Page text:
New York Times columnist Paul Krugman claims that Argentina’s experience is “testing the libertarian credo that the great expansion in government’s role between the two world wars was unwarranted.” Mark Weisbrot, a vocal critic of globalization, refers to Argentina as “the poster child of neo‐liberalism.”
Is Argentina really the victim of laissez‐faire? The country did go far in privatizing and opening up to trade and investment in the early 1990s. It also established monetary stability by fixing the peso to the dollar. The result was an average per capita growth rate of 6.3 percent until 1995, when the country felt the effects of the Mexican peso devaluation. But, as in much of Latin America, the reforms of the first half of the decade did not continue into the second half.
Reform fatigue was accompanied by a dramatic growth in the size of government. Argentinean economist Pablo Guido explains that in the past 10 years, the gross domestic product grew by about 50 percent, while public spending grew by about 90 percent. In terms of spending as a share of the economy, the size of government grew by 28 percent, and now equals more than one third of the national output.
The increase in spending is matched by a heavy tax burden. The value added tax is 21 percent (about three times that of most sales taxes in the United States) and the combined payroll tax has until recent months averaged about 43 percent (compared to 15.3 percent in the United States) and remains high. Taking into account income and other taxes that Argentineans face helps explain the high level of tax evasion, not to mention the discouragement of growth.
Bureaucracy has also helped strangle the economy, especially in the provinces, which have seen virtually no reform. The government of San Juan province, for example, spends 85 percent of its $783 million budget on the wages of its 30,000 workers rather than on services. According to the Fundación Atlas, a think tank in Buenos Aires, the cost of bureaucracy is killing the provincial economies. Public spending equals 84 percent of Formosa province’s economy, 71 percent of Santiago del Estoro’s economy, and 69 percent of the economy of Chaco province.
Regulation continues to be a problem nationwide. To open a business in Argentina, for example, requires 12 bureaucratic procedures, 77 business days and $2,100 in fees. In Canada, by comparison, the same operation takes 2 days, 2 procedures and $280. Argentina’s extremely rigid labor laws, a legacy of the authoritarian Peronist era, also remain unreformed. The consequently high cost of labor is directly responsible for the country’s chronically high unemployment rates that have ranged from 14 to 18 percent in the 1990s.
Thus the partially liberalized Argentinean economy is suffering from severe mismanagement. The result has been a $155 billion public debt, more than three years of recession, and a fall in government revenues.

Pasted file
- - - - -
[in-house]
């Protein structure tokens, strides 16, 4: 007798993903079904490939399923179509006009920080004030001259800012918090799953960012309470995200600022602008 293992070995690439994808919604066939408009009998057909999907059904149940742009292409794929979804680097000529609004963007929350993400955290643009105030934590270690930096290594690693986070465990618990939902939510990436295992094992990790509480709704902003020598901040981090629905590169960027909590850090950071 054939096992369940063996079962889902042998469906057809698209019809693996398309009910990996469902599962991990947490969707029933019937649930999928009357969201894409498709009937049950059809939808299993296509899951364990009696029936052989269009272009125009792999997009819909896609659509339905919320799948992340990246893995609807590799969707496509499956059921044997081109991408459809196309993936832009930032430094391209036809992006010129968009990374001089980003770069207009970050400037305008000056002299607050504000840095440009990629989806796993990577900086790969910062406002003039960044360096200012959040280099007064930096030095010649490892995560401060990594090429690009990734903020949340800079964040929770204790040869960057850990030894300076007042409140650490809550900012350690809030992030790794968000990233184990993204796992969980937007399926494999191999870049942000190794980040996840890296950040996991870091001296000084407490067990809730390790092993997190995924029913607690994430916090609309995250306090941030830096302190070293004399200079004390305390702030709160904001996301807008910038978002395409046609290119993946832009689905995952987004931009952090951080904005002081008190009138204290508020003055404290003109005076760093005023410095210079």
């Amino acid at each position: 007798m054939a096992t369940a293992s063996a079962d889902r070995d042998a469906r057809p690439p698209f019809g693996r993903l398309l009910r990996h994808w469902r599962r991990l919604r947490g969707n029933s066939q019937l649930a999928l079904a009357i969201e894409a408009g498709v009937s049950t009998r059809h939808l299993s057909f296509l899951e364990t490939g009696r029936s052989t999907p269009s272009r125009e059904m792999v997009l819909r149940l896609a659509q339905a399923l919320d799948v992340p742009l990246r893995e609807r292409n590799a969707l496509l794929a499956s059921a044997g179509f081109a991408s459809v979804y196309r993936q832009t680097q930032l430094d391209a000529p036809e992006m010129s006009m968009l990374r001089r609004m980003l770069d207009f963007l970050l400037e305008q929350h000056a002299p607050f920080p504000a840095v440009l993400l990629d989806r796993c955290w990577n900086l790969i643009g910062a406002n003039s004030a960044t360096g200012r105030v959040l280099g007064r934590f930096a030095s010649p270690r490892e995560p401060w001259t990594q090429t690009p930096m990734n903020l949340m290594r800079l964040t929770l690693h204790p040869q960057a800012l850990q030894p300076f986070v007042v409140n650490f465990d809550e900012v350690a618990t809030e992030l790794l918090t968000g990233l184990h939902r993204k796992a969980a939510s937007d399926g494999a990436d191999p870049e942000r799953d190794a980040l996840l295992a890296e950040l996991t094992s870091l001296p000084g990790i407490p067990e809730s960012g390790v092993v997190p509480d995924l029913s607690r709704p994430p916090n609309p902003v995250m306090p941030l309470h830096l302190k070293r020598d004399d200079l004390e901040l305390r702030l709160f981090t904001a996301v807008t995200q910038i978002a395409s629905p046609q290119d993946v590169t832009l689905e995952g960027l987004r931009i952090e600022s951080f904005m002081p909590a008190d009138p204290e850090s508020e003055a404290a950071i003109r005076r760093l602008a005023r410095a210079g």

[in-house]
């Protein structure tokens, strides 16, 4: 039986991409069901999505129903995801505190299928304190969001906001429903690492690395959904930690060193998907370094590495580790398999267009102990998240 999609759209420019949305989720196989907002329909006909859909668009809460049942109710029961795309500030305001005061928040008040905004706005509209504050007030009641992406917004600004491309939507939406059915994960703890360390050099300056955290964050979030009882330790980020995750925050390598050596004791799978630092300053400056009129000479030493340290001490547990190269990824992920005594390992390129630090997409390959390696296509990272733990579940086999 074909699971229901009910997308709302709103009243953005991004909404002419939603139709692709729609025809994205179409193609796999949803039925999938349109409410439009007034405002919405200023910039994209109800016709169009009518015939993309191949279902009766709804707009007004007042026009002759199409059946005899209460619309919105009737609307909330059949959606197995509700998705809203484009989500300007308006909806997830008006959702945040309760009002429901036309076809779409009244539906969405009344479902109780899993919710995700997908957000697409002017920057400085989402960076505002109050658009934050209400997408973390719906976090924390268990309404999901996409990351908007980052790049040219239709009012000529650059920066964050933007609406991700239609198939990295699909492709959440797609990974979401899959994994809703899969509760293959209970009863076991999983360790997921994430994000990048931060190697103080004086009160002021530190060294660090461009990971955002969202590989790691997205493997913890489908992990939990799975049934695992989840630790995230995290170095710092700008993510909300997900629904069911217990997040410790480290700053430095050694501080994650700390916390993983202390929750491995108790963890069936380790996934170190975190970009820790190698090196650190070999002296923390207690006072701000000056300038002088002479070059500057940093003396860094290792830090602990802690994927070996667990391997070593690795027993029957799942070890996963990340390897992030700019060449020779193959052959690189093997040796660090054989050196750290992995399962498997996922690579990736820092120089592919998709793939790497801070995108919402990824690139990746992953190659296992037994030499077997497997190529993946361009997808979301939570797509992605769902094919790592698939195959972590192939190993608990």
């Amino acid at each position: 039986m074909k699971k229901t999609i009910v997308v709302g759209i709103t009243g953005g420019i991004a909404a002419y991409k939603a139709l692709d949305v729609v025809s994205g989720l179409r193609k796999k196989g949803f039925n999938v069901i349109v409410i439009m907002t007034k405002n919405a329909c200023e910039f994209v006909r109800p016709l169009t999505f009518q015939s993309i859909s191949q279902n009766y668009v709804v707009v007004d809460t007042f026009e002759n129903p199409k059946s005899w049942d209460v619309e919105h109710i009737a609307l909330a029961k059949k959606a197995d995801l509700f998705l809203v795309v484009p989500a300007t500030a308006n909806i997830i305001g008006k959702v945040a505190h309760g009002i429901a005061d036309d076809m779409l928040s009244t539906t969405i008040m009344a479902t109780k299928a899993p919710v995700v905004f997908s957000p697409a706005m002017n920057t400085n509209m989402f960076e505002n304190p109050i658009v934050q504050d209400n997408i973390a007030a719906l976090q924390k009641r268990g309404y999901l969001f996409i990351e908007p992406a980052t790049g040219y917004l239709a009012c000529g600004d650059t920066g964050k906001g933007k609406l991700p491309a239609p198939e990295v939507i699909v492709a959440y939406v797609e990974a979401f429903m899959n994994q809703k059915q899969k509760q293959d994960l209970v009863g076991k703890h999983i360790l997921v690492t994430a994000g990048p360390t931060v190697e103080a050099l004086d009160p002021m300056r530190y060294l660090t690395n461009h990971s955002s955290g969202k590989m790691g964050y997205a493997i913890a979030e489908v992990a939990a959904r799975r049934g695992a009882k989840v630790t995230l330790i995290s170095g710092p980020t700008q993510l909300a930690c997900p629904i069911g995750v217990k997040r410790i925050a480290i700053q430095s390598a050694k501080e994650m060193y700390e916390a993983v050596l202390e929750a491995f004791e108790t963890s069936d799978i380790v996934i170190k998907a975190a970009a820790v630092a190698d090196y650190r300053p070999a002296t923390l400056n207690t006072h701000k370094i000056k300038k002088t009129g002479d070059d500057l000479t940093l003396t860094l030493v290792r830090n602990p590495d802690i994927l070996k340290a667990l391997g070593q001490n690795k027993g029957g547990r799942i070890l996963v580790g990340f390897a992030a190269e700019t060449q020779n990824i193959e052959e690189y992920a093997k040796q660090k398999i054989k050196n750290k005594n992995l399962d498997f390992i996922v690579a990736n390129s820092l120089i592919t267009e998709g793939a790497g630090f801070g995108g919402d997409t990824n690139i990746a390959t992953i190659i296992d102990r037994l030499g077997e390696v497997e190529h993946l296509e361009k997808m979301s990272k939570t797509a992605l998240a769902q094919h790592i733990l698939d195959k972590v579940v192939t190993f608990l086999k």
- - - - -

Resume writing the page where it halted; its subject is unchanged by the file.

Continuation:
If the outlook lacked much promise, why were international and domestic investors eager to lend to Argentina? In large part, their behavior can be explained by the expectation of an International Monetary Fund bailout should things go wrong. And indeed, the IMF has backed more than $40 billion in bailouts to Argentina in the past year. But that credit has neither spurred reforms nor can it continue, particularly in a country whose immediate problem is debt.
Unfortunately, Buenos Aires has made a bad situation worse by failing to produce a credible debt payment plan and by tinkering with its fixed exchange rate system. Both factors fuel speculation that the government may devalue the peso. The resulting currency risk is raising interest rates and endangering an otherwise sound banking system. Indeed, since Argentineans are highly indebted in dollars, any devaluation would lead to widespread bankruptcies and a financial crisis.
To end currency risk, the best alternative for Argentina is to dollarize. As Johns Hopkins University economist Steve Hanke explains in a recent Cato Institute study, that move would avert a financial crisis and, by lowering interest rates, spur growth.
Even with dollarization, however, Argentina may not avoid default. Yet that outcome might be healthy. After all, the IMF’s well‐known crusade to prevent default has encouraged the buildup of debt, discouraged reforms, and merely led to a transfer of resources from ordinary Argentinean taxpayers to international and domestic investors. As Adam Smith pointed out in The Wealth of Nations, an orderly default, like bankruptcy, is part of the market process and sometimes the wisest policy.
Dollarization and an orderly default may finally introduce some market discipline in a country where excessive government activism has been prevailing for too long.